Before I get into the features of the SPB185 that sell it to me, I have one complaint. Well, it’s a complaint that stretches over the majority of Seiko models, including mine and Jorg’s picks: The bracelet. The machining is up to the standards you’d expect for the price, so that’s not the issue. Also, the bracelets feature a gentle taper that is wonderfully proportioned. Ergonomically, the links and clasp maintain comfort, unlike the early skin-pinching/hair-pulling jubilee bracelets. Seiko also implements quality of life benefits to make it easy to adjust and feel secure on the wrist. So what’s the problem?
Seiko cases and bracelets look like they were designed by two different people who eventually met in the middle.
Well, do you remember the Porsche Carrera GT, Jorg? The German rear-drive supercar with a screaming naturally-aspirated V10 engine achieving over 600hp?
Jorg: I most certainly do — the widow-maker! I still remember vividly that at its introduction, Porsche test driver and rally legend Walter Röhrl said about the Carrera GT: “the first car in my life that I drive and I feel scared.” If its looks didn’t already leave a stunning impression, his words certainly did.
Automotive journalists remarked that each end of the car looked like it was designed by two different people who eventually met in the middle. Now, I think it’s one of the most beautiful cars in existence, but I cannot help but remember it when looking at both Seikos in this showdown. Specifically, where I see a resemblance is where the bracelet connects to the lugs. There seems to be a jarring disconnect from where the case stops, and the bracelet end links start. As if it was made with two entirely different alloys.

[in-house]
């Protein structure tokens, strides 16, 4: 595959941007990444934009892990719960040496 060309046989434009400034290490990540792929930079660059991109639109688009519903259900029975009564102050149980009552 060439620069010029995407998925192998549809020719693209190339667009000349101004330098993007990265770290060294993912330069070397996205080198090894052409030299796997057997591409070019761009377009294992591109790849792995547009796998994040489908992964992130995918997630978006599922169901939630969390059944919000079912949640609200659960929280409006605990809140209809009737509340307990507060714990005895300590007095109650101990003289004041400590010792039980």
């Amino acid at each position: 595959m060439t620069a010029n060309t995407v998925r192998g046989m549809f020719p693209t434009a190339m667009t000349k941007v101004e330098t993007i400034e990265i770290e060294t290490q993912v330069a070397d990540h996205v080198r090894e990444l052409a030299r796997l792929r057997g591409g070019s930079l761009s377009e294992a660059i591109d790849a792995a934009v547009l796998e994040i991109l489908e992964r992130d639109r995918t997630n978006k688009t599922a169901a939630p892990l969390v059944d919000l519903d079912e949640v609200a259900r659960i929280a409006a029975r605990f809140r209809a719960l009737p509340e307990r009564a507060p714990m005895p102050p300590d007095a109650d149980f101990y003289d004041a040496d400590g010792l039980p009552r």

Can the SPB185 win me back?
Being able to view multiple watches in quick succession, this jarring effect is not something I pick up regularly unless I am dealing with Seiko. It’s one element I hope to see Seiko bring focus on to rectify. Rob Nudds called out the bracelet on his review of the SPB185 as lacking charisma. But I believe that Seiko fundamentally needs to work on integrating lugs to the bracelet and providing a seamless aesthetic. Despite the bracelet’s setback, the remaining concoction of the SPB185 makes it the most exciting Seiko I’ve experienced in years.